Saturday, January 09, 2021 - GPIB is a bus system for connecting instruments together with computers. Integrating GPIB for the Raspberry is a necessary step for communicating with legacy and some modern scientific instruments.
The Raspberry Pi (RPi) has GPIO, USB, and ethernet built onto its motherboard to connect to external devices and instruments. Most legacy and some modern instruments still connect to computers through GPIB, short for General Purpose Interface Bus, cabling and protocols, designed under the IEEE-488 standard. The other connection and communication protocols will be covered under VISA on the Raspberry.
To setup GPIB on the RPi, its going to connect through the USB port of the Raspberry to an GPIB dongle, such as the National Instruments GPIB-USB-HS dongle. It's probably the most stable but also expensive hardware interfaces out there. The Linux Raspbian kernel will need to be recompiled to include the GPIB interfacing and protocols into the OS. The most direct recipe for this process is at: https://xdevs.com/guide/ni_gpib_rpi/, and is stated here as the ultimate reference and trouble shooting guide. I will be recreating the essential commands from the latter link and report on the progress below for a Raspberry 4 with its native Raspbian Linux, kernel version 5.10, and Python 3.7. The NI-GPIB-USB-HS is shown:
You'll only need to have a single GPIB-to-USB dongle for the bus will allow multiple instruments connected to the GPIB with only GPIB-to-GPIB cabling after the dongle. Setting up the RPi with Raspbian is cover under my blog at: The Raspberry Pi (RPi)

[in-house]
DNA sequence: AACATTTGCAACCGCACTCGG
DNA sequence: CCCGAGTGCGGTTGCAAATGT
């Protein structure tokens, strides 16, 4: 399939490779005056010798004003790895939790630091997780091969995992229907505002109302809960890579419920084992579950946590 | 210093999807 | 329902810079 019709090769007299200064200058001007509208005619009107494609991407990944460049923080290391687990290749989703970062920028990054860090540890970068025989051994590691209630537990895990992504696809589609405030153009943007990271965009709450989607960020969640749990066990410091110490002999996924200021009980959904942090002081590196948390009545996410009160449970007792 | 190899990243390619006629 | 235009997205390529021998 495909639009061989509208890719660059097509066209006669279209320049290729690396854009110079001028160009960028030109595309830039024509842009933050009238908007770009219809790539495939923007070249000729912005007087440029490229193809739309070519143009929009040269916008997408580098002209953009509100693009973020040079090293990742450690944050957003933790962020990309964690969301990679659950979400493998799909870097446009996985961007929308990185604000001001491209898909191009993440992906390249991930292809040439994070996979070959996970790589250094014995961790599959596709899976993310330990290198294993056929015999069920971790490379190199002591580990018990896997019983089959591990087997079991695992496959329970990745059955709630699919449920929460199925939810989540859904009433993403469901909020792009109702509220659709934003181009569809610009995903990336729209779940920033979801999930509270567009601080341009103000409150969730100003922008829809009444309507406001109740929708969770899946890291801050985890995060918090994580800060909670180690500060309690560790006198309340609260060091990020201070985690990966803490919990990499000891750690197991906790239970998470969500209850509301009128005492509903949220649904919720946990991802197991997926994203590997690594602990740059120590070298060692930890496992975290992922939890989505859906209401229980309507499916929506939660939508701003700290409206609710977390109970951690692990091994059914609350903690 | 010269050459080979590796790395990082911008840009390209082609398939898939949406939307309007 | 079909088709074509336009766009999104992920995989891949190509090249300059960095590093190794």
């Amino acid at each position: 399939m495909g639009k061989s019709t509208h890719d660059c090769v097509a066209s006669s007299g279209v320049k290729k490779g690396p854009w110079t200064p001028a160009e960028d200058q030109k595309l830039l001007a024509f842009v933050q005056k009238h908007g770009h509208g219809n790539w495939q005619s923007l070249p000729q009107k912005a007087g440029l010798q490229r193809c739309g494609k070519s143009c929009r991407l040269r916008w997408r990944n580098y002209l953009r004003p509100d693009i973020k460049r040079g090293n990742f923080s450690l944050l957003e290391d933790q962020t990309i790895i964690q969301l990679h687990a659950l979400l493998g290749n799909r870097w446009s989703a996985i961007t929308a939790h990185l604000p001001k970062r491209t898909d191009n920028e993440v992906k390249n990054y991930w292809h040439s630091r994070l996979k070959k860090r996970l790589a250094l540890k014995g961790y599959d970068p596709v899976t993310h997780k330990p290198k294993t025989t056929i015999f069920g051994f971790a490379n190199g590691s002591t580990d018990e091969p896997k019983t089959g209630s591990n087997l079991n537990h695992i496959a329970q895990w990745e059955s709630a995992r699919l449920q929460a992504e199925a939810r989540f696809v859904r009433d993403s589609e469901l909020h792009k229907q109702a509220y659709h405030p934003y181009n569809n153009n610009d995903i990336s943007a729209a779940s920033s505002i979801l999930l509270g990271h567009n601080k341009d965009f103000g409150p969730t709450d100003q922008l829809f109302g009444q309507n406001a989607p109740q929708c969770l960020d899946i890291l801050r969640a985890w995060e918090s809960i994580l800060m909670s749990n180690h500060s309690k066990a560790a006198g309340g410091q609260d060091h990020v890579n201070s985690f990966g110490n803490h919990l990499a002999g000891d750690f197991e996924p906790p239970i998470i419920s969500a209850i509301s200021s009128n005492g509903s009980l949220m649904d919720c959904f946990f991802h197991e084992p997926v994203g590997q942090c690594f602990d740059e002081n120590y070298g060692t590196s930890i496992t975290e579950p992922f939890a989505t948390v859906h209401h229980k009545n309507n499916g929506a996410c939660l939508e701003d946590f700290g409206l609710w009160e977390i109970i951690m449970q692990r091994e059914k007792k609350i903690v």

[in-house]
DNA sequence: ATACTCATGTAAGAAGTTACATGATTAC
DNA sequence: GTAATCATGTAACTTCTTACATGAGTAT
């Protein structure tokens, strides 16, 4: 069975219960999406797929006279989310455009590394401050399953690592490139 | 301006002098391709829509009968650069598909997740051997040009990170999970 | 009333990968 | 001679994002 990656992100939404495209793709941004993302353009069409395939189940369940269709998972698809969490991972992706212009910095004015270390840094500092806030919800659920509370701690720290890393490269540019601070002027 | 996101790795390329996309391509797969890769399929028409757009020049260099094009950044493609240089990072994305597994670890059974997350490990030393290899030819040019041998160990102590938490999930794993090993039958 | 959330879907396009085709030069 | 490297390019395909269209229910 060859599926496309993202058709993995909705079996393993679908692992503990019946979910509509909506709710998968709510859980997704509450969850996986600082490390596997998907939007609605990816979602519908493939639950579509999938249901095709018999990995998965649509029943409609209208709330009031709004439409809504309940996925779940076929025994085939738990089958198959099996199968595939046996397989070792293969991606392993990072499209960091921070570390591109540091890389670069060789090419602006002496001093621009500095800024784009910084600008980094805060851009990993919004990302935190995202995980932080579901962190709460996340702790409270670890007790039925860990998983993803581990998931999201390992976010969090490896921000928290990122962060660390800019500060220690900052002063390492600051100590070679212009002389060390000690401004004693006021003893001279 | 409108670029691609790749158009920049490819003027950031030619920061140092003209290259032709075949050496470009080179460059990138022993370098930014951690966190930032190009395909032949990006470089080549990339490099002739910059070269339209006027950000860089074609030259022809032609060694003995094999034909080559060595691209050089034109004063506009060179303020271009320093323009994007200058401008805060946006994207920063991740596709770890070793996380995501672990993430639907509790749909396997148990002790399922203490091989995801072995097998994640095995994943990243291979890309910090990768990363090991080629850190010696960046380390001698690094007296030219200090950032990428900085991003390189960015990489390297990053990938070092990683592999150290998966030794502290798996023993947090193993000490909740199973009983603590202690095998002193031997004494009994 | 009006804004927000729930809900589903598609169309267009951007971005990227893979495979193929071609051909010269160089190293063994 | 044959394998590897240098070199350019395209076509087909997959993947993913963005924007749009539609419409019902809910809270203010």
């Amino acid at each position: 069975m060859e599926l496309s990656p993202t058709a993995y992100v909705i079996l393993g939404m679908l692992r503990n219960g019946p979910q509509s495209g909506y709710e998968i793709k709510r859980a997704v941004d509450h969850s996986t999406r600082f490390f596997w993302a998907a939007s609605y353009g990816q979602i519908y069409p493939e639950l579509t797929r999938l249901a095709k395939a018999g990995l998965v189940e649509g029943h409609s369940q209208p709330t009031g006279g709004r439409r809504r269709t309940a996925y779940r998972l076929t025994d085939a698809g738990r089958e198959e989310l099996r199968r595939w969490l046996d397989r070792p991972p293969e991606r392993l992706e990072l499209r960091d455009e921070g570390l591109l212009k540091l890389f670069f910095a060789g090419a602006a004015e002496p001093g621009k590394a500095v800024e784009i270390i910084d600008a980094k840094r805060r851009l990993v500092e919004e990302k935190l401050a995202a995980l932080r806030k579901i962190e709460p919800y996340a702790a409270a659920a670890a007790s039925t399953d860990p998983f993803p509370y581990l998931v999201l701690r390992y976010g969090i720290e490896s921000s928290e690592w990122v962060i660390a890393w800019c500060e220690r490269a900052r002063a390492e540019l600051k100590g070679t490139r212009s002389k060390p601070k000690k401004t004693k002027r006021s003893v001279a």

Before getting under way, here is the Linux kernel version under BASH CLI:
> uname -a Linux IQaRPi4a8GB 5.10.17-v7l+ #1403 SMP Mon Feb 22 11:33:35 GMT 2021 armv7l GNU/Linux
or kernel version 5.10. And then run:
> apt-get update > apt-get upgrade -y > reboot now
then download kernel headers, install certain packages, update gcc and g++, and then make the kernel headers:
> wget https://raw.githubusercontent.com/notro/rpi-source/master/rpi-source -O /usr/bin/rpi-source > cd /usr/bin/ > chmod +x rpi-source > /usr/bin/rpi-source -q --tag-update > apt-get install -y bc bison > apt-get install -y tk-dev build-essential texinfo texi2html libcwidget-dev libncurses5-dev libx11-dev binutils-dev bison flex libusb-1.0-0 libusb-dev libmpfr-dev libexpat1-dev tofrodos subversion autoconf automake libtool mercurial > gcc --version gcc (Raspbian 8.3.0-6+rpi1) 8.3.0 > apt-get install -y gcc-4.9 g++-4.9 > update-alternatives --install /usr/bin/gcc gcc /usr/bin/gcc-4.9 50 > update-alternatives --install /usr/bin/g++ g++ /usr/bin/g++-4.9 50 > gcc --version gcc (Raspbian 4.9.4-2+rpi1+b19) 4.9.4 > update-alternatives --config gcc > rpi-source > reboot now
where "rpi-source" will create the "/root/linux-*hashed_out*.tar.gz file and associated directory and symbolic links. The following downloads the GPIB source and compiles and install it. I disagree with Illya Tsemenko in that, I've had difficulty with the SVN download source and instead download it directly from the source manager for the GPIB source code, the page at: Linux GPIB Package, or the source code at: Linux GPIB Versions.